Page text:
Health, Nutrition, and Economic Development in Africa

Babatunde Omilola and N’doh A. Sanogo*

Health, Nutrition, and Economic Development in Africa.

In fact, from conception to 15-months of age, an infant is entirely dependent for its nutrition on the mother via the placenta and then ideally via exclusive breastfeeding. This period of 24-months is the most important and vulnerable in a child’s life because it is during this period that the child’s immune system and its physical and mental capacity develop. If undernutrition occurs during these first 1000-days, it might cause stunted growth and diminished function of the brain’s grey matter, responsible for sensory perception, memory, decision-making and other function; and these consequences are irreversible.

With regard to obesity, we can say that obesity among women of childbearing age and children is increasing in Africa. Women who start pregnancy as overweight, are more likely to gain excessive weight during pregnancy, develop gestational diabetes, deliver large for gestational age or premature newborns, and are less likely to breastfeed.2,3 Among adults, obesity can lead to noncommunicable diseases such as diabetes, heart disease, stroke, and some cancers. Children born to overweight women have increased risks of developing obesity that persist as they mature. Women then pass to their children an increased risk of obesity that persists into later life, perpetuating the cycle.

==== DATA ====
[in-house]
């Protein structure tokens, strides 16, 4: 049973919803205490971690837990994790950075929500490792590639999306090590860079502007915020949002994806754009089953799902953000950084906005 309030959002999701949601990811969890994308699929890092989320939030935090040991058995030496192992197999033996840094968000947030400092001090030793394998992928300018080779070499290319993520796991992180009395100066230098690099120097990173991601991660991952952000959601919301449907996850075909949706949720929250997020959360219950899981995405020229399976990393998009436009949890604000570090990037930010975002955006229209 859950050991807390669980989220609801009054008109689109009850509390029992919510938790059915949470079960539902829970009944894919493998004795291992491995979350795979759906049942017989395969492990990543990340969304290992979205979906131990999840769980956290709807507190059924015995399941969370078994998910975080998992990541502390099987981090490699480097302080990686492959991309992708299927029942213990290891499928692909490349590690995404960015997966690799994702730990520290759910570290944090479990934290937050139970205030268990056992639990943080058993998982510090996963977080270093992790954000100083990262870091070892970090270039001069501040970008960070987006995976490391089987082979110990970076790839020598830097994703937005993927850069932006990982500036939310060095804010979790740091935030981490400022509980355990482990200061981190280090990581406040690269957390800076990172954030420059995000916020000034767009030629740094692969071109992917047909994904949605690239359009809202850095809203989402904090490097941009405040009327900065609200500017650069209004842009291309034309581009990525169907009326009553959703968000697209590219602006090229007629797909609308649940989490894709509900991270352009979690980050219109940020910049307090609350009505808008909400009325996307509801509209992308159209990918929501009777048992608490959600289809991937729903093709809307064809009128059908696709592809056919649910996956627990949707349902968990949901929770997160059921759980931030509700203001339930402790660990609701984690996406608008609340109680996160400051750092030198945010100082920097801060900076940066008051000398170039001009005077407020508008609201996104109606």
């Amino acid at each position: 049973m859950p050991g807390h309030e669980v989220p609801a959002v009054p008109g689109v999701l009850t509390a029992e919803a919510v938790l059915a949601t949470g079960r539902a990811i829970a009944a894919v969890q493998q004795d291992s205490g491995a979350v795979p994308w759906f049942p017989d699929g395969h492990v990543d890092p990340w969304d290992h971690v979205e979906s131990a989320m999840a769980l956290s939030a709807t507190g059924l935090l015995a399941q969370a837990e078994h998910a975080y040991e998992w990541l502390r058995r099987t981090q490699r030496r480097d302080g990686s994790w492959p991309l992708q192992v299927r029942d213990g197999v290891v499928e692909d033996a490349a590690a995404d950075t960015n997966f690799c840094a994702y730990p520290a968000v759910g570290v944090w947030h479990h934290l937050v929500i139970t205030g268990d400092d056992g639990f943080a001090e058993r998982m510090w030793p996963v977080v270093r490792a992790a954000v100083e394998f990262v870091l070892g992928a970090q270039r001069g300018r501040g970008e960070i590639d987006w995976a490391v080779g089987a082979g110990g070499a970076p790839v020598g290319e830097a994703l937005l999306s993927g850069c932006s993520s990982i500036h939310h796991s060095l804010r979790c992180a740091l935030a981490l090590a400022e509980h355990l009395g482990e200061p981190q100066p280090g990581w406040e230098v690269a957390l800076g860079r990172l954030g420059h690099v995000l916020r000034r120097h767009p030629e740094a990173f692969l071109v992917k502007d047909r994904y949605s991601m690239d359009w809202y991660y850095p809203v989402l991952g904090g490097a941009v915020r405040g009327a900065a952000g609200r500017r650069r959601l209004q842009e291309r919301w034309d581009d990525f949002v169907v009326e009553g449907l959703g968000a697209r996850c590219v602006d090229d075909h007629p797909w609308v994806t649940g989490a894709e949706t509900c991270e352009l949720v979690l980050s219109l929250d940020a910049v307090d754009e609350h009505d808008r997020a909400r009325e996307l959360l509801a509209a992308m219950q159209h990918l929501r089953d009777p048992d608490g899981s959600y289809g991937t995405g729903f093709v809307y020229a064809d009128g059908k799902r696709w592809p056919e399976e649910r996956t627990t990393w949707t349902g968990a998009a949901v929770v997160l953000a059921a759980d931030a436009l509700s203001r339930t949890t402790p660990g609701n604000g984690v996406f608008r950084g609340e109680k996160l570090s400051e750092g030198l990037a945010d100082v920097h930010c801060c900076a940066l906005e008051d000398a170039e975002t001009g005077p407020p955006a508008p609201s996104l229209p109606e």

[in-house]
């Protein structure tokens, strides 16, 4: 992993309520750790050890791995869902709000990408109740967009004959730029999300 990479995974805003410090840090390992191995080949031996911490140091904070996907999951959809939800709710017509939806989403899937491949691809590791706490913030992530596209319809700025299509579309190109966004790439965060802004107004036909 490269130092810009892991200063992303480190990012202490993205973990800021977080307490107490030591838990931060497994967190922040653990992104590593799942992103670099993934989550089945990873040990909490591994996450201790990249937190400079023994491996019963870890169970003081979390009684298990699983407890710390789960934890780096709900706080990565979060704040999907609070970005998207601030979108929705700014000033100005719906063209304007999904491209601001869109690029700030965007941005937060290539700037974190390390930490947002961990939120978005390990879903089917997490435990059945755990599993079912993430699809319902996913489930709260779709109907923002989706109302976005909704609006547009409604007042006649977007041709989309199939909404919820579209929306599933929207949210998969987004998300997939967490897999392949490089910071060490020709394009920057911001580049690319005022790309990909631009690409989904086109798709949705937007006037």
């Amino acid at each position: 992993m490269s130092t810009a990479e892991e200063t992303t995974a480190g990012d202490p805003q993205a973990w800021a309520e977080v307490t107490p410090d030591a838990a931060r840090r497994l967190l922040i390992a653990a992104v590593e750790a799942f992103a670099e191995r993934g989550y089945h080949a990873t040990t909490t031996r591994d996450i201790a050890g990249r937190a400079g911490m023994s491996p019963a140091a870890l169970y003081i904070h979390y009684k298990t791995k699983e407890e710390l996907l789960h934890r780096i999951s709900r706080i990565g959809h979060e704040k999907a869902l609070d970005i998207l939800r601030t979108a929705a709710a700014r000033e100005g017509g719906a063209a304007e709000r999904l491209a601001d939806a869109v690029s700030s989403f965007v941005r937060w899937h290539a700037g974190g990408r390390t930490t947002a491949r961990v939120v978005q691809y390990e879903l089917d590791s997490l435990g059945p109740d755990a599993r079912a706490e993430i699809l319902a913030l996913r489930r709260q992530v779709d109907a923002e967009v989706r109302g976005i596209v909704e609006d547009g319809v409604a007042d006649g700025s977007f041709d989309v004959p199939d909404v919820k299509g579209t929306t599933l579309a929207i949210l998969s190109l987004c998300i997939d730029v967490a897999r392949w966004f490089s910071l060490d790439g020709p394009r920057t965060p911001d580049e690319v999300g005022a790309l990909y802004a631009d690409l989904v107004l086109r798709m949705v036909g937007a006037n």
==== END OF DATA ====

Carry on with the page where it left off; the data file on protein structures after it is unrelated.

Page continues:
Firstly, maternal mortality, linked to severe Anaemia, and reduced adult life expectancy, linked to obesity and related health complications, is additional manifestations of nutrition-mortality linkages. Preventable mortality represents a loss of human capital that affects families and whole communities.

Good nutrition is widely regarded as one of the key factors for advancing human well-being and economic prosperity. Undernutrition slows economic growth and deepens poverty through productivity losses from poor physical performance and cognitive capacity. The second pathway is ill health. Treatment costs are borne by families.

Public Health Open J. 2020; 5(1): 14-16. doi: 10.17140/PHOJ-5-140